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0:00 Reductive sculpture
0:44 Getting to know the balsa wood
1:38 Organic forms in balsa wood
2:35 4 stages of the process
3:44 Kevlar gloves, knives
6:17 Visual references & artists
7:04 Removing edges & corners
13:19 Refining the Form
19:01 Sanding: sandpaper grits
Prof Lieu: “This is a really fun sculpture project because students have the opportunity to work reductively. If you think about clay, clay is really mushy. You can always add more clay, or you can take the clay away, it’s super flexible. This is different because you’re starting with a block of wood and you’re taking a knife and you’re carving away so you can’t add to this, you can just remove.”
Annelise: “How does working reductively change your mindset?”
Prof Lieu: “Well, it’s different because first of all, it’s a rigid material. f I carve something that maybe hangs over I don’t worry about it falling off, whereas if I have clay and I put something that comes out it’s probably going to fall off because it’s so mushy. So there’s a lot of things you can do with the structure of the sculpture that’s a lot more flexible.”
Annelise: “How are students choosing what form to make?”
Prof Lieu: “Well, it’s funny because I’m such a planner most of the time. When I have a drawing project, I’m really into thumbnail sketches and really knowing what I’m doing in advance. This is such a different project because we don’t plan at all.
I literally just give them the hunk of wood and say, ‘just start carving,’ because I find that with this particular technique, it’s challenging enough to work reductively. I think sometimes students draw these really intricate pencil sketches and then they feel really frustrated when they can’t reproduce that sketch in the balsa wood.
I find it’s really an engagement with the balsa wood, that you just see what the balsa wood can do instead of trying to get the balsa wood to behave in a way that’s unnatural. The students really like that and it’s also a nice surprise. You just don’t know what’s gonna happen.”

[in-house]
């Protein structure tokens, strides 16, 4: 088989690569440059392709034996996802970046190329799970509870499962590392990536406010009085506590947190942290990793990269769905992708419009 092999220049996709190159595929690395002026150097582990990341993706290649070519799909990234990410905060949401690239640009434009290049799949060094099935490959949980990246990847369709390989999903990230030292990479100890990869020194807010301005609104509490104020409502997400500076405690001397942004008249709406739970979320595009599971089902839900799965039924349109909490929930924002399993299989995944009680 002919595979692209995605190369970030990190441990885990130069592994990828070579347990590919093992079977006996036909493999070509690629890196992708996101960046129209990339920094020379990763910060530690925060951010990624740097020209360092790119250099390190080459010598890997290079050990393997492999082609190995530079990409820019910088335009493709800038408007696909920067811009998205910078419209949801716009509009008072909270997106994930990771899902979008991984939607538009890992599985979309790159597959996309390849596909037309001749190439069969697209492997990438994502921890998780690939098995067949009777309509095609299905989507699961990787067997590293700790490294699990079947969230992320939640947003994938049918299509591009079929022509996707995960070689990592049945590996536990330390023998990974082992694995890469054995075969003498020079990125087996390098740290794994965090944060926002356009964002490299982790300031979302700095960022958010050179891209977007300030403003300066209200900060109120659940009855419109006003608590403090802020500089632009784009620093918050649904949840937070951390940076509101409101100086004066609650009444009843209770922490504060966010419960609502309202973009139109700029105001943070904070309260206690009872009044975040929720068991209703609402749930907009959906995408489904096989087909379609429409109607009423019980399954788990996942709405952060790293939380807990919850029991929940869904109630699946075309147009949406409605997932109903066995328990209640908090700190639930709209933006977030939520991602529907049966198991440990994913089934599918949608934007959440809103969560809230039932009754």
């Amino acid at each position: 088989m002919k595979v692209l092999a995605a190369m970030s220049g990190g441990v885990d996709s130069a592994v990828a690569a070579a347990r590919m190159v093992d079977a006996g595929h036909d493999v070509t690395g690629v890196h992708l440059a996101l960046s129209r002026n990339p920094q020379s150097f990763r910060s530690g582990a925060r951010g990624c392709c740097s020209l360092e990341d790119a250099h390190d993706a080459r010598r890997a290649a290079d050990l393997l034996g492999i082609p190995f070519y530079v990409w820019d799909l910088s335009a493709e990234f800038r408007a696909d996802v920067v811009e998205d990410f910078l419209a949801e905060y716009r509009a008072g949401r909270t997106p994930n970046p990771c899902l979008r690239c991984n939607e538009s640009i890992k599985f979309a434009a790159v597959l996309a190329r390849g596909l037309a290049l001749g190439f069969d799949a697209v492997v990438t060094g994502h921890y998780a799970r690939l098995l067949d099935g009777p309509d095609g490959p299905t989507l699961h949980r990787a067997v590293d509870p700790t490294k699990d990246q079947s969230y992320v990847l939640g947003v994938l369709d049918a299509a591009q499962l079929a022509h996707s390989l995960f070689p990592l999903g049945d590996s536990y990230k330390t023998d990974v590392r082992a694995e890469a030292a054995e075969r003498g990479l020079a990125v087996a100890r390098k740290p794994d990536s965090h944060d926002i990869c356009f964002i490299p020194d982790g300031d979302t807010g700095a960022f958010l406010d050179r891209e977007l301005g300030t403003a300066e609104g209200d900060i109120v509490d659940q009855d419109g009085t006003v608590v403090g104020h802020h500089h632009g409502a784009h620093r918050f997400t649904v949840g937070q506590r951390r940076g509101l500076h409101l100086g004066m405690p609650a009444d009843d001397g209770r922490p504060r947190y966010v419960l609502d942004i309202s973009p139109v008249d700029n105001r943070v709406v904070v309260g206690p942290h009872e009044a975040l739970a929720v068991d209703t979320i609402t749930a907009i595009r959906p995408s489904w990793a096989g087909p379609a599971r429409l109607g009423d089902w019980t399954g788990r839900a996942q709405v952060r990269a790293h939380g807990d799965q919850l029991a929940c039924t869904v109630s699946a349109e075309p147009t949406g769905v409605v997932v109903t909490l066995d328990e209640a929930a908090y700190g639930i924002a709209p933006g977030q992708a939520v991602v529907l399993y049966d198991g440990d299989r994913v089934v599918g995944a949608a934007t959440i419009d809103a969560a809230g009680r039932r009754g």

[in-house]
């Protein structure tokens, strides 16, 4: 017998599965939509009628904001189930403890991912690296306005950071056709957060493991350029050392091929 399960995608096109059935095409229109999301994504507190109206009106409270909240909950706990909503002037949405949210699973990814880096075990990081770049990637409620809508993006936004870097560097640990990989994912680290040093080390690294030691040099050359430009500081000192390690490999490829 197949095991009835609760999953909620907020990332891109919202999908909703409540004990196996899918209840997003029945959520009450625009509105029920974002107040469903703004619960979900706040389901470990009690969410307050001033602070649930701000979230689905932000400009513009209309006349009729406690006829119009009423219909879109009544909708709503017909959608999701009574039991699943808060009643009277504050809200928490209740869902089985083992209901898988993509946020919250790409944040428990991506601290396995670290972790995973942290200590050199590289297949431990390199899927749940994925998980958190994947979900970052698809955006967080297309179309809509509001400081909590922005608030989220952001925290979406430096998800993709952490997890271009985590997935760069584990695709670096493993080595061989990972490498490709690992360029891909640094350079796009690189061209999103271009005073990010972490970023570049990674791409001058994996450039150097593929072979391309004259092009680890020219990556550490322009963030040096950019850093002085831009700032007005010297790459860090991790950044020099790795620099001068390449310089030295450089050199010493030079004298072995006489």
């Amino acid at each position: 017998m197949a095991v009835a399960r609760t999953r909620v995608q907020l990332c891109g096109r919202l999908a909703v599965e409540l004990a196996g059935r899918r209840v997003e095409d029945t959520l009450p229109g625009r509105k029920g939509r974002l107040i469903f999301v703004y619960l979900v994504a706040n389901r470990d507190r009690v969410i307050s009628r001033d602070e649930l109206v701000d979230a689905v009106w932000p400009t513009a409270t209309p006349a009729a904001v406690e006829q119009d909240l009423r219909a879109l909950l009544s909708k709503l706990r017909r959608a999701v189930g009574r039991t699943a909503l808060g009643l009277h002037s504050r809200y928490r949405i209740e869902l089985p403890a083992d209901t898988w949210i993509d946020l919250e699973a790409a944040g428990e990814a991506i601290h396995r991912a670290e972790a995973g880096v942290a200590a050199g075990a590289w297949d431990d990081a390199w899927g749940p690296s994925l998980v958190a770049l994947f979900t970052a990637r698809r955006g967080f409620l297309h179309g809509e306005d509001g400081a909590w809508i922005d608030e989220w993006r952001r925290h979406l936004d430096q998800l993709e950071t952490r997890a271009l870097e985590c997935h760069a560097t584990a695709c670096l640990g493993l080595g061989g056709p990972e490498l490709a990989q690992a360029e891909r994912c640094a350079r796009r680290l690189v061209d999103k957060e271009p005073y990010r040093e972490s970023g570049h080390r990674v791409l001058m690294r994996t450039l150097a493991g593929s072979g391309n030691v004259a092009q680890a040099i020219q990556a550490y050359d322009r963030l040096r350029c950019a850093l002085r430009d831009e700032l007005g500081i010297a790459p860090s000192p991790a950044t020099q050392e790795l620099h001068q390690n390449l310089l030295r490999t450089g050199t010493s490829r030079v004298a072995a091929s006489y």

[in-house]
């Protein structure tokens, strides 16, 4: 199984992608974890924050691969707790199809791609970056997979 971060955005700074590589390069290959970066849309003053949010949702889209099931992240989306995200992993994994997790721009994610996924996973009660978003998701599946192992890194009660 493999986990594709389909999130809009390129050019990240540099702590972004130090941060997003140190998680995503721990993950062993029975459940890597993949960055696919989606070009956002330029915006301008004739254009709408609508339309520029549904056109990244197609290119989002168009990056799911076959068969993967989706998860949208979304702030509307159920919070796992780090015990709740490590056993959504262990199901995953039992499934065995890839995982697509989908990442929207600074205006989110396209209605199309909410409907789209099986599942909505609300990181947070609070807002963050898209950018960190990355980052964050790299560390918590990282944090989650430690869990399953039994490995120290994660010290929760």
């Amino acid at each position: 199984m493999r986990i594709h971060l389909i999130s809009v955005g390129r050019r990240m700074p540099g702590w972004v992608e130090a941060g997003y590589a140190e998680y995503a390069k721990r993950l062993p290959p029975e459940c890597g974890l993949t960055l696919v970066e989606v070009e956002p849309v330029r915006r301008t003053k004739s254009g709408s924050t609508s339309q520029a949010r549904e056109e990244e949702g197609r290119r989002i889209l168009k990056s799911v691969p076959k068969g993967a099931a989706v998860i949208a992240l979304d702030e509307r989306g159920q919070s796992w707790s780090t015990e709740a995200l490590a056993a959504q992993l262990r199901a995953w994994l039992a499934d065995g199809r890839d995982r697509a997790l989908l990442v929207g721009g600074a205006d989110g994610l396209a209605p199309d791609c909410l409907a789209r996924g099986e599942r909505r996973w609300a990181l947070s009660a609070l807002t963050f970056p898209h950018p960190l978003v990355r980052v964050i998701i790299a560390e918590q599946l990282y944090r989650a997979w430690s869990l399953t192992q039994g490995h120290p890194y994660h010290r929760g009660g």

Annelise: “I’m noticing that all your examples are really rounded, there are no sharp edges. Why is that?”
Prof Lieu: “The balsa wood sands really well, so you can get these gorgeous surfaces. For example, this is one that has been carved but hasn’t been sanded, and if you look at the cuts, they’re really messy looking.
It’s really hard to make a clean cut, I think it’s pretty much impossible. So if you make a rounded form and you sand it, you get these beautiful, soft surfaces, so to me the organic form really shows the talents that the balsa-wood has.
One thing I like to do with students is whenever we work with a new material, especially in sculpture, I say to them, ‘Make friends with your sculpture, make friends with the material. Don’t fight it, don’t try to make it do something it doesn’t want to do.’ And that’s something I’m trying to do here. I’m saying, ‘Well what is the balsa wood really good at, and how can I exploit those qualities?’
So here we have four different stages of the project I think if you’re going to teach this in a classroom situation, this is a really important visual to show the students. When you give them a hunk of wood, how are you supposed to visualize anything on it?
So this is the beginning, which is just a piece of balsa wood.
This is where you can see the edges and the corners have been removed, which is the first stage. You have to just get rid of all those edges and corners. This is one where you’re starting to shave more specifically. You’re starting to build out the form.
And then this is a piece which has been sanded. So there are multiple stages, and I think it’s important for the students to feel that they’re making progress. I think the leap from this to this is the most difficult to make, because just initially shaving it takes a while.
So what I found with this project, is that students will work on it for a while and feel like nothing’s happening. And then they’ll get here and it looks great all of a sudden. So you have to really egg on the students in the beginning. You have to really convince them that it’s worth doing this because it pays off in the end.”
Annelise: “What if you’re working with a really big class- having a lot of blades around sounds like it could get kind of dangerous. Is there anything safety wise you should keep in mind?”
Prof Lieu: “Yeah, I mean one thing you can buy is Kevlar gloves, and these are really good because they’ll protect your hand from little knick’s…”
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Balsa Wood Sculpture Carving / ART PROF